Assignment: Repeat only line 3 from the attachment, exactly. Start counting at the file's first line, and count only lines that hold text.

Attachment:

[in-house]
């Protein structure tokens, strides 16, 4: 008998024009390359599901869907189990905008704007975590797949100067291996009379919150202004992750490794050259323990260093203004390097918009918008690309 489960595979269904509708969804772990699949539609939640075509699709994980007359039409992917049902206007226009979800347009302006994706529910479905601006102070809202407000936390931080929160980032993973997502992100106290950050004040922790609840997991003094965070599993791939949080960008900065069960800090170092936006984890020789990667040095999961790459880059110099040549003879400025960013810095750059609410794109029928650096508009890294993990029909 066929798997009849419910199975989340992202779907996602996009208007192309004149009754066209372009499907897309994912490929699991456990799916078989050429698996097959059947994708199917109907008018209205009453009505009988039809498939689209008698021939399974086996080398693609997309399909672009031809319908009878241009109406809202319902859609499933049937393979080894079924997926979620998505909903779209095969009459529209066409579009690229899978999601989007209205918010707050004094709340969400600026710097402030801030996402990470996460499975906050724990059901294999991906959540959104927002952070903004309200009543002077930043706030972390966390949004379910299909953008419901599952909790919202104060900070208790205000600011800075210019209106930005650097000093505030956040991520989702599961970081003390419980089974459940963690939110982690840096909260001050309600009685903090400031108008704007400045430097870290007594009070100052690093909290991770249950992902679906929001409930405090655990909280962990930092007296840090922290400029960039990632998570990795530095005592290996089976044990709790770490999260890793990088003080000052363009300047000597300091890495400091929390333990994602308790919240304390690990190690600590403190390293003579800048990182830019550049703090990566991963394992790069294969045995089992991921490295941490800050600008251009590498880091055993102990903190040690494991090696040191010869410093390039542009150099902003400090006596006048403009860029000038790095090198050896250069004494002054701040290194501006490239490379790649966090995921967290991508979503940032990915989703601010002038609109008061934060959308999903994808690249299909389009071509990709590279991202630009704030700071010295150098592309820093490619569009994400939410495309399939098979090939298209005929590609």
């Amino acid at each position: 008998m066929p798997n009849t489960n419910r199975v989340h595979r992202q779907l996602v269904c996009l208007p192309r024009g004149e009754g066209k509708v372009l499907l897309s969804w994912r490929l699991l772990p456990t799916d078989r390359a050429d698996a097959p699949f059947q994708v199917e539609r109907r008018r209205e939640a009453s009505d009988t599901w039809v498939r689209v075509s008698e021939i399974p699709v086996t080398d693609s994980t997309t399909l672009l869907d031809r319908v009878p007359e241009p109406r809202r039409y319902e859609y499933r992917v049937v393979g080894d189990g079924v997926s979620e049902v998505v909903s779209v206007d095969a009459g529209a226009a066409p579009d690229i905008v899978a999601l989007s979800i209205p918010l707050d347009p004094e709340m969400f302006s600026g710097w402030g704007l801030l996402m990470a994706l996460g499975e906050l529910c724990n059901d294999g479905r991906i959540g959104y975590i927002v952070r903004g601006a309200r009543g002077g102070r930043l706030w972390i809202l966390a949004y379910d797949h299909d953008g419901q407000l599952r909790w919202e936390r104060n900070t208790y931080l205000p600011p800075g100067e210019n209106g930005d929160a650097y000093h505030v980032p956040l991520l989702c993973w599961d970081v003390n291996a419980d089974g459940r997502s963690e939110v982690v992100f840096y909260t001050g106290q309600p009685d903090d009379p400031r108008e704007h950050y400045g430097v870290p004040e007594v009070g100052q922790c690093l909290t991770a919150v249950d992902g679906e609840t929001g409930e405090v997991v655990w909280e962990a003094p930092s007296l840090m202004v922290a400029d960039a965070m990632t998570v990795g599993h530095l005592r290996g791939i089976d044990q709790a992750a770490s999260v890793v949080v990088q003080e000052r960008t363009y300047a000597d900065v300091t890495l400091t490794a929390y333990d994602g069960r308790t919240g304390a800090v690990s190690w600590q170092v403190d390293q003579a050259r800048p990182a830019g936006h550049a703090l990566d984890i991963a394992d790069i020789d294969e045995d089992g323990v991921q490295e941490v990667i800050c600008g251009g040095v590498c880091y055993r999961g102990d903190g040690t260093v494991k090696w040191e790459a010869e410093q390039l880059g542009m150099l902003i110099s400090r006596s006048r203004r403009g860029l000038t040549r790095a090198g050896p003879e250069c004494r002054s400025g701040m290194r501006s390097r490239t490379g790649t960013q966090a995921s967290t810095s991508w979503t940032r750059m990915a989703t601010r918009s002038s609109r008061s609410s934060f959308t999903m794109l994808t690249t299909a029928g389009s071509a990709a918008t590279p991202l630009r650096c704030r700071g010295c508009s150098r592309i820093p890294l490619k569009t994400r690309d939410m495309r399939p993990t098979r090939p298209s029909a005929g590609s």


């Amino acid at each position: 008998m066929p798997n009849t489960n419910r199975v989340h595979r992202q779907l996602v269904c996009l208007p192309r024009g004149e009754g066209k509708v372009l499907l897309s969804w994912r490929l699991l772990p456990t799916d078989r390359a050429d698996a097959p699949f059947q994708v199917e539609r109907r008018r209205e939640a009453s009505d009988t599901w039809v498939r689209v075509s008698e021939i399974p699709v086996t080398d693609s994980t997309t399909l672009l869907d031809r319908v009878p007359e241009p109406r809202r039409y319902e859609y499933r992917v049937v393979g080894d189990g079924v997926s979620e049902v998505v909903s779209v206007d095969a009459g529209a226009a066409p579009d690229i905008v899978a999601l989007s979800i209205p918010l707050d347009p004094e709340m969400f302006s600026g710097w402030g704007l801030l996402m990470a994706l996460g499975e906050l529910c724990n059901d294999g479905r991906i959540g959104y975590i927002v952070r903004g601006a309200r009543g002077g102070r930043l706030w972390i809202l966390a949004y379910d797949h299909d953008g419901q407000l599952r909790w919202e936390r104060n900070t208790y931080l205000p600011p800075g100067e210019n209106g930005d929160a650097y000093h505030v980032p956040l991520l989702c993973w599961d970081v003390n291996a419980d089974g459940r997502s963690e939110v982690v992100f840096y909260t001050g106290q309600p009685d903090d009379p400031r108008e704007h950050y400045g430097v870290p004040e007594v009070g100052q922790c690093l909290t991770a919150v249950d992902g679906e609840t929001g409930e405090v997991v655990w909280e962990a003094p930092s007296l840090m202004v922290a400029d960039a965070m990632t998570v990795g599993h530095l005592r290996g791939i089976d044990q709790a992750a770490s999260v890793v949080v990088q003080e000052r960008t363009y300047a000597d900065v300091t890495l400091t490794a929390y333990d994602g069960r308790t919240g304390a800090v690990s190690w600590q170092v403190d390293q003579a050259r800048p990182a830019g936006h550049a703090l990566d984890i991963a394992d790069i020789d294969e045995d089992g323990v991921q490295e941490v990667i800050c600008g251009g040095v590498c880091y055993r999961g102990d903190g040690t260093v494991k090696w040191e790459a010869e410093q390039l880059g542009m150099l902003i110099s400090r006596s006048r203004r403009g860029l000038t040549r790095a090198g050896p003879e250069c004494r002054s400025g701040m290194r501006s390097r490239t490379g790649t960013q966090a995921s967290t810095s991508w979503t940032r750059m990915a989703t601010r918009s002038s609109r008061s609410s934060f959308t999903m794109l994808t690249t299909a029928g389009s071509a990709a918008t590279p991202l630009r650096c704030r700071g010295c508009s150098r592309i820093p890294l490619k569009t994400r690309d939410m495309r399939p993990t098979r090939p298209s029909a005929g590609s």